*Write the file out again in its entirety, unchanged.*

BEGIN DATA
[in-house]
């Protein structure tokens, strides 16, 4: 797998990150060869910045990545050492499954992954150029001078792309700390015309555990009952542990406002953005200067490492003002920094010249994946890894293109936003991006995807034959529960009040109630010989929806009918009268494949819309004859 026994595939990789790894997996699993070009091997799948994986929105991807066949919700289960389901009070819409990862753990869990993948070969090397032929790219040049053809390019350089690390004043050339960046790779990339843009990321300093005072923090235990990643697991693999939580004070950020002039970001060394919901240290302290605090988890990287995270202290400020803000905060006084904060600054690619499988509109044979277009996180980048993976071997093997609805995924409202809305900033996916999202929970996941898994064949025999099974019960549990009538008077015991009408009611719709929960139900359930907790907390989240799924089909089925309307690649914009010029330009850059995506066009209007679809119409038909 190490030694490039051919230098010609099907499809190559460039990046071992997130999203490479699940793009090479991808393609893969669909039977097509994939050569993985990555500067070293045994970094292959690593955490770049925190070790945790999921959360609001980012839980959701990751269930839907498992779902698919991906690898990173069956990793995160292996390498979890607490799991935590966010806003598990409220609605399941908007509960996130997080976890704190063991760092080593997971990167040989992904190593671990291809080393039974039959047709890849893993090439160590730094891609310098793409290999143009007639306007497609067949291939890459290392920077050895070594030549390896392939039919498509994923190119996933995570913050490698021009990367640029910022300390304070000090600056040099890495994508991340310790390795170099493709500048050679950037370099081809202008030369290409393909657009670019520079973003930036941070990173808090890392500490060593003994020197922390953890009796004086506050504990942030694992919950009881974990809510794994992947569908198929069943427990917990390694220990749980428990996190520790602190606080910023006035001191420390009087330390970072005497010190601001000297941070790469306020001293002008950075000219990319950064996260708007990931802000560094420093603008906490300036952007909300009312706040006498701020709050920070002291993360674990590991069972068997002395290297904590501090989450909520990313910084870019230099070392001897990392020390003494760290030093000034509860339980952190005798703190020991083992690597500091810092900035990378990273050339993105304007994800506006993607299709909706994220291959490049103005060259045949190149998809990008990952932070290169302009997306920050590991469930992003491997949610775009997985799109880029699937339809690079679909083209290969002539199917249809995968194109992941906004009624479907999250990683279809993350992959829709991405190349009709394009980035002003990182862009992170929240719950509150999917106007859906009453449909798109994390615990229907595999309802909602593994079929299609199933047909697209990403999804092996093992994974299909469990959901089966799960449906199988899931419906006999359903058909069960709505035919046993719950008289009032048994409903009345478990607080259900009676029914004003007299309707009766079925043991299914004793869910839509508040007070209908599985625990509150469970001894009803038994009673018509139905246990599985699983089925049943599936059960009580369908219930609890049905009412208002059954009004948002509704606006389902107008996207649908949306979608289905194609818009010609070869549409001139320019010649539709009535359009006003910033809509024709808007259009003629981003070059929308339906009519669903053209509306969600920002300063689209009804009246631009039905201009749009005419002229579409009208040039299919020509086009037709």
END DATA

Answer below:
[in-house]
């Protein structure tokens, strides 16, 4: 797998990150060869910045990545050492499954992954150029001078792309700390015309555990009952542990406002953005200067490492003002920094010249994946890894293109936003991006995807034959529960009040109630010989929806009918009268494949819309004859 026994595939990789790894997996699993070009091997799948994986929105991807066949919700289960389901009070819409990862753990869990993948070969090397032929790219040049053809390019350089690390004043050339960046790779990339843009990321300093005072923090235990990643697991693999939580004070950020002039970001060394919901240290302290605090988890990287995270202290400020803000905060006084904060600054690619499988509109044979277009996180980048993976071997093997609805995924409202809305900033996916999202929970996941898994064949025999099974019960549990009538008077015991009408009611719709929960139900359930907790907390989240799924089909089925309307690649914009010029330009850059995506066009209007679809119409038909 190490030694490039051919230098010609099907499809190559460039990046071992997130999203490479699940793009090479991808393609893969669909039977097509994939050569993985990555500067070293045994970094292959690593955490770049925190070790945790999921959360609001980012839980959701990751269930839907498992779902698919991906690898990173069956990793995160292996390498979890607490799991935590966010806003598990409220609605399941908007509960996130997080976890704190063991760092080593997971990167040989992904190593671990291809080393039974039959047709890849893993090439160590730094891609310098793409290999143009007639306007497609067949291939890459290392920077050895070594030549390896392939039919498509994923190119996933995570913050490698021009990367640029910022300390304070000090600056040099890495994508991340310790390795170099493709500048050679950037370099081809202008030369290409393909657009670019520079973003930036941070990173808090890392500490060593003994020197922390953890009796004086506050504990942030694992919950009881974990809510794994992947569908198929069943427990917990390694220990749980428990996190520790602190606080910023006035001191420390009087330390970072005497010190601001000297941070790469306020001293002008950075000219990319950064996260708007990931802000560094420093603008906490300036952007909300009312706040006498701020709050920070002291993360674990590991069972068997002395290297904590501090989450909520990313910084870019230099070392001897990392020390003494760290030093000034509860339980952190005798703190020991083992690597500091810092900035990378990273050339993105304007994800506006993607299709909706994220291959490049103005060259045949190149998809990008990952932070290169302009997306920050590991469930992003491997949610775009997985799109880029699937339809690079679909083209290969002539199917249809995968194109992941906004009624479907999250990683279809993350992959829709991405190349009709394009980035002003990182862009992170929240719950509150999917106007859906009453449909798109994390615990229907595999309802909602593994079929299609199933047909697209990403999804092996093992994974299909469990959901089966799960449906199988899931419906006999359903058909069960709505035919046993719950008289009032048994409903009345478990607080259900009676029914004003007299309707009766079925043991299914004793869910839509508040007070209908599985625990509150469970001894009803038994009673018509139905246990599985699983089925049943599936059960009580369908219930609890049905009412208002059954009004948002509704606006389902107008996207649908949306979608289905194609818009010609070869549409001139320019010649539709009535359009006003910033809509024709808007259009003629981003070059929308339906009519669903053209509306969600920002300063689209009804009246631009039905201009749009005419002229579409009208040039299919020509086009037709």